Picking up her story in the late ’60s at age 21, Cathy Gildiner whisks the reader through five years and three countries, beginning when she is a poetry student at Oxford. Her education extended beyond the classroom to London’s swinging Carnaby Street, the mountains of Wales, and a posh country estate.
After Oxford, Cathy returns to Cleveland, Ohio, which was still reeling from the Hough Ghetto Riots. Not one to shy away from a challenge, she teaches at a high school where police escort teachers through the parking lot. There, she tries to engage apathetic students and tussles with the education authorities.
In 1970, Cathy moves to Canada. While studying literature at the University of Toronto, she rooms with members of the FLQ (Quebec separatists) and then with one of the biggest drug dealers in Canada. Along the way, she falls in love with the man who eventually became her husband and embarks on a new career in psychology.
Coming Ashore brings readers back to a fascinating era populated by lively characters, but most memorable of all is the singular Cathy McClure. This BackLit bonus edition includes a reader’s guide, Q&A with the author, and more.
Catherine Gildiner’s childhood memoir Too Close to the Falls (1999) was a New York Times bestseller and on the Globe and Mail’s bestseller list for over a year. In 2010, she published a sequel, After the Falls, also a bestseller. She lives in Toronto, Ontario.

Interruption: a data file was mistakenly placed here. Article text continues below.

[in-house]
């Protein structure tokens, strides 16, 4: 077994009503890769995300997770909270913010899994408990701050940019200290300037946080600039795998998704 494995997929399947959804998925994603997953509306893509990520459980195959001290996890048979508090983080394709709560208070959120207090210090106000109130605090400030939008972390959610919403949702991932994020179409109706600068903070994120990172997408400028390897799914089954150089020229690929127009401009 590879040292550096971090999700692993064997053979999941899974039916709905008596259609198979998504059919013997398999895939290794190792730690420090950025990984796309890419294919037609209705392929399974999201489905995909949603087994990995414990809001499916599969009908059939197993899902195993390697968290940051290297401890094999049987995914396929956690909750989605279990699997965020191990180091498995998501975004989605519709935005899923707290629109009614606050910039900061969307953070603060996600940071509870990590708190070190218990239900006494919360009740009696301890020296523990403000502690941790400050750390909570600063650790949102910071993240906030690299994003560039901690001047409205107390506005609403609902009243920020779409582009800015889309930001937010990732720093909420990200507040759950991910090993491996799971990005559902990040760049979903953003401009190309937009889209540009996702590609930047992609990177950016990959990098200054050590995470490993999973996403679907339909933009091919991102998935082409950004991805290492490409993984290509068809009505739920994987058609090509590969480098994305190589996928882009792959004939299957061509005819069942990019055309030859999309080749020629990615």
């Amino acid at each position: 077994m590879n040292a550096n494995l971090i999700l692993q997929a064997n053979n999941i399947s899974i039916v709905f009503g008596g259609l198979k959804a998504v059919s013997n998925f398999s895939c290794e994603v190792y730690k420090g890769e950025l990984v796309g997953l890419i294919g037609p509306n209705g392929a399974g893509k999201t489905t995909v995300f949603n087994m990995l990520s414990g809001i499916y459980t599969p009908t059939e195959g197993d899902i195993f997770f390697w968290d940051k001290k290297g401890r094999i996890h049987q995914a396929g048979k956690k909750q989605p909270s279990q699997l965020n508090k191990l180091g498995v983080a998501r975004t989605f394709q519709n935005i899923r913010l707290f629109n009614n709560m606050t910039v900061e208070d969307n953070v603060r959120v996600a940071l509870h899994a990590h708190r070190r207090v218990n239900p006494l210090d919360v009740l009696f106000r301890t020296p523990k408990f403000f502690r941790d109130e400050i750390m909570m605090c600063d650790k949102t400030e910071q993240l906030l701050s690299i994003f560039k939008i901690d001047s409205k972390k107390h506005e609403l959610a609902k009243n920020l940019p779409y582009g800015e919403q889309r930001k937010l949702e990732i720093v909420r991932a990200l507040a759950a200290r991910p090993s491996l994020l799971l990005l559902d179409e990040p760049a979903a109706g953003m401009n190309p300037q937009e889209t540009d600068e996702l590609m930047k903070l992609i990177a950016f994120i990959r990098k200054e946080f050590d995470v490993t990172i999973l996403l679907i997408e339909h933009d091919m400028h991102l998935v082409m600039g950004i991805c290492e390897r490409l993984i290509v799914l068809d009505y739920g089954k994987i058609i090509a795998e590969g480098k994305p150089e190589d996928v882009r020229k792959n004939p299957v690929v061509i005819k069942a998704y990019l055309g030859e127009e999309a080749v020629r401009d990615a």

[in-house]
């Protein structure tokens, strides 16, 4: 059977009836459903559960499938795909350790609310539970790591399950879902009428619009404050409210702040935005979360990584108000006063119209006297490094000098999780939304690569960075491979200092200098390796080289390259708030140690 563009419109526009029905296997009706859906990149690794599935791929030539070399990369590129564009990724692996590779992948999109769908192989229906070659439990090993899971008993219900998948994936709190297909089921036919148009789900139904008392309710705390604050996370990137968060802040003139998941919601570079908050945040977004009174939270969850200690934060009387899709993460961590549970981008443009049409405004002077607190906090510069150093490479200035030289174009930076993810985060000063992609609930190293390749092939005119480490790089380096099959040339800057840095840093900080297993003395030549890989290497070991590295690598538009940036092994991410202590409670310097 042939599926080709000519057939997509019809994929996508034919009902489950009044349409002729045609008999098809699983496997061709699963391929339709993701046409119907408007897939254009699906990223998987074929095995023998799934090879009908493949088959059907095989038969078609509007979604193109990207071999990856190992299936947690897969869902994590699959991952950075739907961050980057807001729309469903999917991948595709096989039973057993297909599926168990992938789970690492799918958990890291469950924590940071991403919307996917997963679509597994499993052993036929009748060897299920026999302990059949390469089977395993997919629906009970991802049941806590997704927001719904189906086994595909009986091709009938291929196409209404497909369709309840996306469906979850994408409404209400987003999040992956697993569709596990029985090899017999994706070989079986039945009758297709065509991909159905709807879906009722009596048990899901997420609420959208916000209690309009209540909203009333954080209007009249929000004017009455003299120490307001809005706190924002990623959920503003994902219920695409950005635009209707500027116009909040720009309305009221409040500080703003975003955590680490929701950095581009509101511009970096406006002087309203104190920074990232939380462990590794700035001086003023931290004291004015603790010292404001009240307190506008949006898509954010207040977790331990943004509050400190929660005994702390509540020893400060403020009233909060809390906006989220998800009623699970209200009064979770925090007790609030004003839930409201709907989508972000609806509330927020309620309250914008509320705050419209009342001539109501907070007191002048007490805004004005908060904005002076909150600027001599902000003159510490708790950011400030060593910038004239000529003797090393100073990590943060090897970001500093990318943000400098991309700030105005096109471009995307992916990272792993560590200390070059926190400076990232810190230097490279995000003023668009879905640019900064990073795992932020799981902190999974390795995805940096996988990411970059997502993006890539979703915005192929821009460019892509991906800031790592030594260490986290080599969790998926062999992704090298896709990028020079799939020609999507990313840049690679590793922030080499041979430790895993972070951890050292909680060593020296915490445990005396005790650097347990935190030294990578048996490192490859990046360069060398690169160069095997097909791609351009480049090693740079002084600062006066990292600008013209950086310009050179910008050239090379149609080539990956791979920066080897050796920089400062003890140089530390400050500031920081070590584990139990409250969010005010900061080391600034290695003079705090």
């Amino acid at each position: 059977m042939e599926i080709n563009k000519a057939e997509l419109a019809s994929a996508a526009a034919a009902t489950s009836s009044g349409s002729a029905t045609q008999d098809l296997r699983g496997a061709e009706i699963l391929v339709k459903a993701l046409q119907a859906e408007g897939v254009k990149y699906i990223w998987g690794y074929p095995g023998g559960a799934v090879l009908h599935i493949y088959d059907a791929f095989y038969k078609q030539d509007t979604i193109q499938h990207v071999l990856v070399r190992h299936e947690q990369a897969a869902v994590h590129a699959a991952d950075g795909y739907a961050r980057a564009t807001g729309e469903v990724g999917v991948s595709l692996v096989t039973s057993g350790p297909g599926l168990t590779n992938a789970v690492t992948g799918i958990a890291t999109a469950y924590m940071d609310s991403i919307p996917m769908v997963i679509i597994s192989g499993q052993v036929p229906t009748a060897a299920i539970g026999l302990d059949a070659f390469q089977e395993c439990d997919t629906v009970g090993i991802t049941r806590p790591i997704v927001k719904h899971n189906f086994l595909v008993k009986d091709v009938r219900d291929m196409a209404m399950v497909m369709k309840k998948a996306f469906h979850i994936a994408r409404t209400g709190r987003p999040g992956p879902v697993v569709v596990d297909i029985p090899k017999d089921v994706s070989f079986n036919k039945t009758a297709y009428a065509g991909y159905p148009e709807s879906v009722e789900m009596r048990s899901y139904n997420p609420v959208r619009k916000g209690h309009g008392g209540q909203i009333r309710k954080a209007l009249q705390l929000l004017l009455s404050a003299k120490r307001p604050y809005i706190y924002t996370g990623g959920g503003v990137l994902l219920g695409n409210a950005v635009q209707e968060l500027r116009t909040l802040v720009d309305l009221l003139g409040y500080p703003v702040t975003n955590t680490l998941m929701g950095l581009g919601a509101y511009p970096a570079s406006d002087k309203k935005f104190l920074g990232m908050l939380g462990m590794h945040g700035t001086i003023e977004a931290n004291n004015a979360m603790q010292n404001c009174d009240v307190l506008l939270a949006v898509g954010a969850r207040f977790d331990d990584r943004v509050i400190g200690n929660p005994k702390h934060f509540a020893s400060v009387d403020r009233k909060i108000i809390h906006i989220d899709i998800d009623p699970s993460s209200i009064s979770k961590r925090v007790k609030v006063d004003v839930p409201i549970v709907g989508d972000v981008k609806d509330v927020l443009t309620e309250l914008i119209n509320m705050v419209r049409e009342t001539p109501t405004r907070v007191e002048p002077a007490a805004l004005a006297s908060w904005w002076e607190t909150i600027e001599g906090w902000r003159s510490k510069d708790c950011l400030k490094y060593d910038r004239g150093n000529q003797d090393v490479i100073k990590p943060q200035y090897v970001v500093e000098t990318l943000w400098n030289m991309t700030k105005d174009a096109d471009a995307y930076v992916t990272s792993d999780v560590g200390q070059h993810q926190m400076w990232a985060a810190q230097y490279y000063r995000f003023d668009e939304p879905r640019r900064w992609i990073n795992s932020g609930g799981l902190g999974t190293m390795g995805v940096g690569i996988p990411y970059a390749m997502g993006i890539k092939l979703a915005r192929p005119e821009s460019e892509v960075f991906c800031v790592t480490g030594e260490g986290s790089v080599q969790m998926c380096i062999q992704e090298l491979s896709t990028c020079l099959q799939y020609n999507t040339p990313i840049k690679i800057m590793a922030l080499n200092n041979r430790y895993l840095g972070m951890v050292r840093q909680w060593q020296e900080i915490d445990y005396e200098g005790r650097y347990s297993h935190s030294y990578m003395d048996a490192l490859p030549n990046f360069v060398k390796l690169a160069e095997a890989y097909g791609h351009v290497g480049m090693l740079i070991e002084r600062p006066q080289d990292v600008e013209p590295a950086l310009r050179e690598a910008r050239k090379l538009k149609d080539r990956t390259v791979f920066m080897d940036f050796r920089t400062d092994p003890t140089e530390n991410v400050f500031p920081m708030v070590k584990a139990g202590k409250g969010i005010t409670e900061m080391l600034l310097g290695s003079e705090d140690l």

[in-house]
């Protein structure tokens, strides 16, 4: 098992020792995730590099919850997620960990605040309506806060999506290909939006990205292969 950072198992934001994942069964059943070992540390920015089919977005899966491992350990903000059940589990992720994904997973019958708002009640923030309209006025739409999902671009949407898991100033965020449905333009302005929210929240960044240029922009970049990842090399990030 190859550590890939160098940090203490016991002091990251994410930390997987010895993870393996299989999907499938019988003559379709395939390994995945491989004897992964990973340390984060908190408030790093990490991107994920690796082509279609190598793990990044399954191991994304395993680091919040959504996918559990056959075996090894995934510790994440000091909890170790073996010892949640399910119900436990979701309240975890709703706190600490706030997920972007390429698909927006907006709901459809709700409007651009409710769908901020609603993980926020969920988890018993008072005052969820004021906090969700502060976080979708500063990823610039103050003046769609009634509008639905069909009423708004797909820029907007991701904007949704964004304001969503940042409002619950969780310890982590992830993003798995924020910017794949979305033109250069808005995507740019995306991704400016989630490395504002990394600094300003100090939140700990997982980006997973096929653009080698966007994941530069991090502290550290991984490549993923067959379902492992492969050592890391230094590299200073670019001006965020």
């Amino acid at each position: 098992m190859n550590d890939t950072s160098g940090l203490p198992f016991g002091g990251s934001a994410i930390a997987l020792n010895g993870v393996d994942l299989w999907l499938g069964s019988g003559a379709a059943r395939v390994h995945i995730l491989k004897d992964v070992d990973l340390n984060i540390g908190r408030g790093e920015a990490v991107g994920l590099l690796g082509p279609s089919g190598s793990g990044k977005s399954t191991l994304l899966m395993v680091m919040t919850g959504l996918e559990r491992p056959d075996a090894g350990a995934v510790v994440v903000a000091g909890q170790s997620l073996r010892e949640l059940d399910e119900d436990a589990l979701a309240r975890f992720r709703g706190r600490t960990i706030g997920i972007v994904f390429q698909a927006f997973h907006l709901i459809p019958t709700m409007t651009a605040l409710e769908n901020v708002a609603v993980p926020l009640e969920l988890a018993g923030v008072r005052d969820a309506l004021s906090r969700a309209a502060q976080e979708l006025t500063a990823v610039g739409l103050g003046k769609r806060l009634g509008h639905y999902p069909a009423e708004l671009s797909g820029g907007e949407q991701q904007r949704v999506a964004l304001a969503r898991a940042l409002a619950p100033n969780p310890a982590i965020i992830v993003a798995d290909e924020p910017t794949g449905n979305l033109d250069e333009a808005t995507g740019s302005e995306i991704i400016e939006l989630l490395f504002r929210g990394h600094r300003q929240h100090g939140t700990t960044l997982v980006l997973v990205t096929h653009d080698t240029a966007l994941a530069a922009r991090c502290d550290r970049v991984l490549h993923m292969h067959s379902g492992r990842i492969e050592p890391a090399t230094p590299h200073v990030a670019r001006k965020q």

“Coming Ashore is an entertaining, often very funny book by a woman who knows how to spin a good tale.” — Quill & Quire
“Gildiner’s adventures are many, from the rough to the romantic, and elicit genuine laughs along the way.” — Chatelaine
"Part travelogue, part book of secrets, Catherine Gildiner's Coming Ashore captures an era of unrest with honesty, humour and enticing detail. Grab your backpack, don your tie-dye and see the world through Cathy's eyes. You're in for an amazing ride." — Ami McKay, author of The Virgin Cure
"Writing about a time of social transition and cultural upheaval, Catherine Gildiner's guiding voice — charming, affable, unflappable, dryly funny, and keenly perceptive — guides us through seven years of her eventful, extraordinary journey on this planet." — Wayne Johnston, author of The Son of a Certain Woman
“An irresistible roller-coaster ride full of humor, wise insights, and poignant reflections.” — Publishers Weekly